There was also an understanding that the camps in which so many languish need to be upgraded. Security in the camps must be improved, education and entertainment needs to be provided, so that young men and women are not simply left to rot. There are even suggestions that some – a tiny, educated minority – might be able to travel via legal routes to European destinations.

What is really worrying is contained in paragraph 4 of the document. Here are details of how European institutions will co-operate with the African partners to fight “irregular migration, migrant smuggling and trafficking in human beings”.

This aim is laudable enough. But consider the implications through the eyes of a young refugee struggling to get past Eritrea’s border force, with strict instructions to shoot to kill, or to escape from the clutches of the dictatorship of Sudanese President Omar al-Bashir.

Europe will offer training to “law enforcement and judicial authorities” in new methods of investigation and “assisting in setting up specialised anti-trafficking and smuggling police units”. The European police forces of Europol and the EU’s border force (Frontex) will assist African security police in countering the “production of forged and fraudulent documents”.

While there would be few who would oppose offering such support to democracies like Ghana, what will be the implication for the majority of refugees fleeing from notoriously repressive African states like Eritrea and Sudan? The price of forged passports is certain to rise all along the paths refugees tread, from Khartoum to Niamey.

The threat this poses refugees is no idle speculation. The latest quarterly report from Frontex (pdf) indicates that Eritrea is the main driver of African refugees. Eritrea is responsible for the third largest exodus of all refugees landing in the EU (10 per cent of the total) behind Syria and Afghanistan. Even war-torn Somalia does not come close.

The Eritrean government has made plain its intention to end this embarrassing exodus. At the last high-level meeting with the EU in 2014 the Eritrean Minister of Foreign Affairs, Osman Saleh, told the gathering that:

“Eritrea values its partnership with the European Union and is determined to work with the EU and all European countries to tackle irregular migration and human trafficking and to address their root causes. We call for an urgent review of European migration policies towards Eritreans, as they are, to say the least, based on incorrect information, something that is being increasingly acknowledged.” [emphasis in the original]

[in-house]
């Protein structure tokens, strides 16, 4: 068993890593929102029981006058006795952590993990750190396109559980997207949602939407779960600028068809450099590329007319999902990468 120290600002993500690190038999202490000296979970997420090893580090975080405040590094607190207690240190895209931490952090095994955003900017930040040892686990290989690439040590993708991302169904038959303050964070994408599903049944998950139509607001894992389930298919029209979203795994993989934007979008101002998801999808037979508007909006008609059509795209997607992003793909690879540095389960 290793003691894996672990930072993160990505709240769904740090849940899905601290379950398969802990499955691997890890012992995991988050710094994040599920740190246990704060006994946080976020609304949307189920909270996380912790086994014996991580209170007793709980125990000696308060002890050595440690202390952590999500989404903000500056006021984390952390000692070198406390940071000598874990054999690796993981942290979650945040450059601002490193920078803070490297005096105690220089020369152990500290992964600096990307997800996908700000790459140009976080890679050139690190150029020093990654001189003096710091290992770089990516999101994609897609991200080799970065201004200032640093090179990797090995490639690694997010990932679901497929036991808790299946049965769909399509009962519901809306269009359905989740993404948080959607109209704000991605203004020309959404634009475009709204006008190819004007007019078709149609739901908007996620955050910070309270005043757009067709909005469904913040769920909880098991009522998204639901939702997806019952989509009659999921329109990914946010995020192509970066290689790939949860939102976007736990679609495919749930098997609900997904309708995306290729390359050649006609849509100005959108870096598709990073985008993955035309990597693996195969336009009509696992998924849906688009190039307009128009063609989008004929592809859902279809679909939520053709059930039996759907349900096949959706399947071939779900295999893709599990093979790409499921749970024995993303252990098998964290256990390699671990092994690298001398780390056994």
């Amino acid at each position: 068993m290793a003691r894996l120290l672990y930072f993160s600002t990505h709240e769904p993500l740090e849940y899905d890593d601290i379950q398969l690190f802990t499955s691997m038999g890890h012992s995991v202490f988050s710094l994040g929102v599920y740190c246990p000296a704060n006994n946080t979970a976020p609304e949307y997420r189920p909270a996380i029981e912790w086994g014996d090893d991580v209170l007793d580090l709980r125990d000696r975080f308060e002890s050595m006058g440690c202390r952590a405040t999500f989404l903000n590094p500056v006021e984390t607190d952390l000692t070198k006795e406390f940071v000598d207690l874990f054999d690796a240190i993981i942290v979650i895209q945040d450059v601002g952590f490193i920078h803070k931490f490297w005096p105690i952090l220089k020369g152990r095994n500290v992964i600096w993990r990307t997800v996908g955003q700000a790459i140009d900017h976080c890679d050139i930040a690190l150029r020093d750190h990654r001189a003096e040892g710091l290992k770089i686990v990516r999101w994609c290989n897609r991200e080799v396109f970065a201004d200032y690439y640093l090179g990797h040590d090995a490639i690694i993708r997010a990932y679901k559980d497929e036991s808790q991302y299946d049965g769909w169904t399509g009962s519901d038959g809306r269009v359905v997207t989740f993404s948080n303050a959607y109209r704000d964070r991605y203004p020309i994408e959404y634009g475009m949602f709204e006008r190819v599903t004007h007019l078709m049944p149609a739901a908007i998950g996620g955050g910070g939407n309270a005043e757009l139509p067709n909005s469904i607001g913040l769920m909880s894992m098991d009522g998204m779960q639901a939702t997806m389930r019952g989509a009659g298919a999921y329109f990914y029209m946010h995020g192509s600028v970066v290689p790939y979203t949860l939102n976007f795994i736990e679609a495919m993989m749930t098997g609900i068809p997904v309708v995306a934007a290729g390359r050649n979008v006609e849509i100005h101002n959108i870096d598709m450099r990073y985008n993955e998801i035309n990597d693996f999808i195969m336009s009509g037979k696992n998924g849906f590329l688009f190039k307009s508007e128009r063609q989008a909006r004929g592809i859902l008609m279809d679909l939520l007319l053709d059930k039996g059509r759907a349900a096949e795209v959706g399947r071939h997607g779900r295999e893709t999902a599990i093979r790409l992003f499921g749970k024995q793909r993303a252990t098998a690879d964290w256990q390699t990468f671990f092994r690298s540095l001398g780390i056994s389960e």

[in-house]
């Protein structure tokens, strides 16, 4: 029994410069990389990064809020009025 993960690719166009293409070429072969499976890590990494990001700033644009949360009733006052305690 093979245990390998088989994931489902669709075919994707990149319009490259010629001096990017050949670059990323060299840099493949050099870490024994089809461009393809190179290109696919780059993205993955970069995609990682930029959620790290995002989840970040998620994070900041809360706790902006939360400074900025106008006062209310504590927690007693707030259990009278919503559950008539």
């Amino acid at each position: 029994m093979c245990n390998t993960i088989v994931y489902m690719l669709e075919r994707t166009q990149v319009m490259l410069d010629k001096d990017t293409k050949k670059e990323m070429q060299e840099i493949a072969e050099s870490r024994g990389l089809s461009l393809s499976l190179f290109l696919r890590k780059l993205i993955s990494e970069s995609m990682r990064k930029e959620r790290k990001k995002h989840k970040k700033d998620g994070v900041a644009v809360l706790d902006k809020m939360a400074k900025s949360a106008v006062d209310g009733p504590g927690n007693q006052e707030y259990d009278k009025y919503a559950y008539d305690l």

The Eritrean government will never accept that it is its own policies that force its young people into exile. Yet this is clearly the case.

The UN Commission of Inquiry into Eritrea’s human rights made this clear in June this year. Its key finding was that: “The Government of Eritrea is responsible for systematic, widespread and gross human rights violations that have created a climate of fear in which dissent is stifled, a large proportion of the population is subjected to forced labour and imprisonment, and hundreds of thousands of refugees have fled the country… Some of these violations may constitute crimes against humanity.” [emphasis added]

Despite this scathing finding European leaders, including David Cameron, had no qualms about reaching an agreement with the Eritrean and Sudanese governments. The aim of the European leadership is to attempt to slam the continent’s doors shut at any cost. Hardly surprising that Eritrea’s Foreign Minister welcomed the outcome. “A clearer and more accurate picture of the reality is emerging,” he said.

In reality, the West has decided that it is prudent to live with African leaders, no matter how unsavoury they might be. The Arab Spring is today seen to have led to the chaos that gripped Egypt and the collapse of the Libyan state. Rather than face a renewed threat of Islamist extremist regimes foreign ministries from Washington to Rome would rather back the current dictators. Better the devil you know. . .